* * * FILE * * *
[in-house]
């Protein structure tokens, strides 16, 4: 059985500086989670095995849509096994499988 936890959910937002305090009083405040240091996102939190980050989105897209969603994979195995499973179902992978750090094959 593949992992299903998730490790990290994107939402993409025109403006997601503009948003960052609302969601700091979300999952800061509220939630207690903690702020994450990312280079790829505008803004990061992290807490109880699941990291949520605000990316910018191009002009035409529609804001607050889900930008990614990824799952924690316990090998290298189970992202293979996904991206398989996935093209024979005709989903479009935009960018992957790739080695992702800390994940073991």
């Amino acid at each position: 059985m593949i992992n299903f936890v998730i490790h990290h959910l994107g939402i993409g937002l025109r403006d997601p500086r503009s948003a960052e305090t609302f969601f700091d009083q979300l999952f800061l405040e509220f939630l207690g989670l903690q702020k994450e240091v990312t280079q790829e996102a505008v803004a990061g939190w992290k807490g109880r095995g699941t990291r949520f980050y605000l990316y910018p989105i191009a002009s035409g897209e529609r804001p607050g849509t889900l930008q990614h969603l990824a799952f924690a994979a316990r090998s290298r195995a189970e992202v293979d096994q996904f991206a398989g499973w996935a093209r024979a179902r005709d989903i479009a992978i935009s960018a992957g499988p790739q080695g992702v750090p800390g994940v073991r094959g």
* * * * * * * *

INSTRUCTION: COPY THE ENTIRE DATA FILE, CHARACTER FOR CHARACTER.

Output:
[in-house]
């Protein structure tokens, strides 16, 4: 059985500086989670095995849509096994499988 936890959910937002305090009083405040240091996102939190980050989105897209969603994979195995499973179902992978750090094959 593949992992299903998730490790990290994107939402993409025109403006997601503009948003960052609302969601700091979300999952800061509220939630207690903690702020994450990312280079790829505008803004990061992290807490109880699941990291949520605000990316910018191009002009035409529609804001607050889900930008990614990824799952924690316990090998290298189970992202293979996904991206398989996935093209024979005709989903479009935009960018992957790739080695992702800390994940073991």
């Amino acid at each position: 059985m593949i992992n299903f936890v998730i490790h990290h959910l994107g939402i993409g937002l025109r403006d997601p500086r503009s948003a960052e305090t609302f969601f700091d009083q979300l999952f800061l405040e509220f939630l207690g989670l903690q702020k994450e240091v990312t280079q790829e996102a505008v803004a990061g939190w992290k807490g109880r095995g699941t990291r949520f980050y605000l990316y910018p989105i191009a002009s035409g897209e529609r804001p607050g849509t889900l930008q990614h969603l990824a799952f924690a994979a316990r090998s290298r195995a189970e992202v293979d096994q996904f991206a398989g499973w996935a093209r024979a179902r005709d989903i479009a992978i935009s960018a992957g499988p790739q080695g992702v750090p800390g994940v073991r094959g």